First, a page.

Even the best adviser relationships can become stale over time. Our view is that changing your adviser is a measure of last resort and most issues can be solved by open and honest dialogue, provided the adviser is willing to listen and respond. We can support clients in a range of ways to get the best from their advisers:
- benchmarking adviser fees
- desk top adviser reviews
- full market tenders.
We were appointed by a client because of the convergence of three recent issues with their scheme actuary
- increasing fees
- “outdated” reporting and advice, when compared with other firms’ marketed offerings
- a recent investment de-risking opportunity having been missed.
The scheme actuary had been in situ for more than 10 years. The consistent message from the pensions director and the senior trustees was how well the relationship worked and how happy they were with the service. However, on the odd occasion when the actuary did put forward possible changes to the service, they were viewed with suspicion and push back, so eventually the actuary gave up. Conversely, the actuary was not alive to the fact that his support team had changed in experience (with the rate card increasing over time) and was no longer the right fit to provide the work required. This was compounded by a nervousness to propose team changes to the client.
We worked through the history of the relationship with the client and, once they recognised they had been a partial barrier to change, we were able to have a mutually open and constructive conversation with the actuary. As a result a programme of new ideas and service offerings was put forward by the actuary, in conjunction with a revamp of the actuarial team which included an additional senior consultant to provide fresh thinking. Two years on the relationship is working well and annual fees remain materially lower than before the review.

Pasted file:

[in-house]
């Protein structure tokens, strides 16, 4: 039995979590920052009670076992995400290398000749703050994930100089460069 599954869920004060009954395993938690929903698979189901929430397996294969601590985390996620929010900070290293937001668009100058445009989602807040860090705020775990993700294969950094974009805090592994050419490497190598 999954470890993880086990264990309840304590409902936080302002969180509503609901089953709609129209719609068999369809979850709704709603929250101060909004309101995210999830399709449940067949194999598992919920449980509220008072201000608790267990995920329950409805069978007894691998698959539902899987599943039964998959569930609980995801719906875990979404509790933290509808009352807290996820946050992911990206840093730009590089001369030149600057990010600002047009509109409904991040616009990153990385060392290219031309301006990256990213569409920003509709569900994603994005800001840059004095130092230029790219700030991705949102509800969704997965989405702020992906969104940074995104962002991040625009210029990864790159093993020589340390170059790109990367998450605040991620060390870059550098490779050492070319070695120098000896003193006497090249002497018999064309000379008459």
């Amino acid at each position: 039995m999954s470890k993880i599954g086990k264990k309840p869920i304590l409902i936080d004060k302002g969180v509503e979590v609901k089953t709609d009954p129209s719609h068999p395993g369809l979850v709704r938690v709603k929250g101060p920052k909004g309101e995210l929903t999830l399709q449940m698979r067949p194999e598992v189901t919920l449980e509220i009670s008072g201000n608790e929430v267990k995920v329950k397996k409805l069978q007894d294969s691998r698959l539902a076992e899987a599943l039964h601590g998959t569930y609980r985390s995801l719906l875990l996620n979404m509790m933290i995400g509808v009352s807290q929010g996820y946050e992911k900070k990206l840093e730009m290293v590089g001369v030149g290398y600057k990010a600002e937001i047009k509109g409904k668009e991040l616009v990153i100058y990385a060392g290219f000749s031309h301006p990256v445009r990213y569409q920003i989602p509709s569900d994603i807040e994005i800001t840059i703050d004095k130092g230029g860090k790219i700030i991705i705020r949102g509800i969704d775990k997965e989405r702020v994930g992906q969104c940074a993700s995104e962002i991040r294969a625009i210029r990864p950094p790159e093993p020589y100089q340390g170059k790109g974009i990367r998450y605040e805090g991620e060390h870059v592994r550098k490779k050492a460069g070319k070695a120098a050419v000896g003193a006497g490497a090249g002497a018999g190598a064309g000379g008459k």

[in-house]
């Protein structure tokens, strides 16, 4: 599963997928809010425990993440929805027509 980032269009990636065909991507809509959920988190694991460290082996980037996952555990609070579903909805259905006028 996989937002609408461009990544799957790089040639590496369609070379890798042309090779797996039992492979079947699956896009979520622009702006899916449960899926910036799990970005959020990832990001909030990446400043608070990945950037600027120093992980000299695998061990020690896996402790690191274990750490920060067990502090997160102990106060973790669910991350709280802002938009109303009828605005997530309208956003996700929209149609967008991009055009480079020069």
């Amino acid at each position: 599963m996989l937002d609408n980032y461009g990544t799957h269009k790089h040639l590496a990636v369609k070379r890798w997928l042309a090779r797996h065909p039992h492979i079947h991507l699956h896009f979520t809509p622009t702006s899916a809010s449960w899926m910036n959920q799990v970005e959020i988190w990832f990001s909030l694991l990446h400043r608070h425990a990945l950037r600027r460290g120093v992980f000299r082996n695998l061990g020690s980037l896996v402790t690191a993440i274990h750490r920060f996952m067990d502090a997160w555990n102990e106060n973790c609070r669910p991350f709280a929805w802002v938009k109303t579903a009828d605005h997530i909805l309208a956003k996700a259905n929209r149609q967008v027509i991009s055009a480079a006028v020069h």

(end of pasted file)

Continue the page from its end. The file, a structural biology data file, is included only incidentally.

In the news this week, the pensions world continues to be dominated by the impact of the Covid-19 pandemic, with the Regulator publishing more guidance for employers, the FCA delaying the implementation of its drawdown investment pathways and two household name companies deferring (or missing) their deficit recovery contributions.
Over the autumn of 2019, BAC conducted an extensive survey of the actions which companies are taking to manage their defined benefit (DB) and defined contribution (DC) pension arrangements.
2019 marked 50 years since Neil Armstrong walked on the moon and this was obviously on the Queen’s mind in her Christmas message as she talked about a bumpy year but one with small steps of progress as well. In terms of pensions, it also felt like a year of small steps and occasional bumps. In this quarter’s Arena, we take a positive look back at 2019, as well as looking forward to some expected pension developments over 2020.
Despite the very different circumstances facing individual companies, bac‘s autumn 2019 survey reveals a surprisingly consistent picture of the actions which companies are finding most attractive to manage their DB and DC pension arrangements.
As DB liabilities have become legacy issues to be managed, governance has become the umbrella term for a broad range of risk management tools. In this publication, we look at the DB governance solutions we have helped our clients to implement.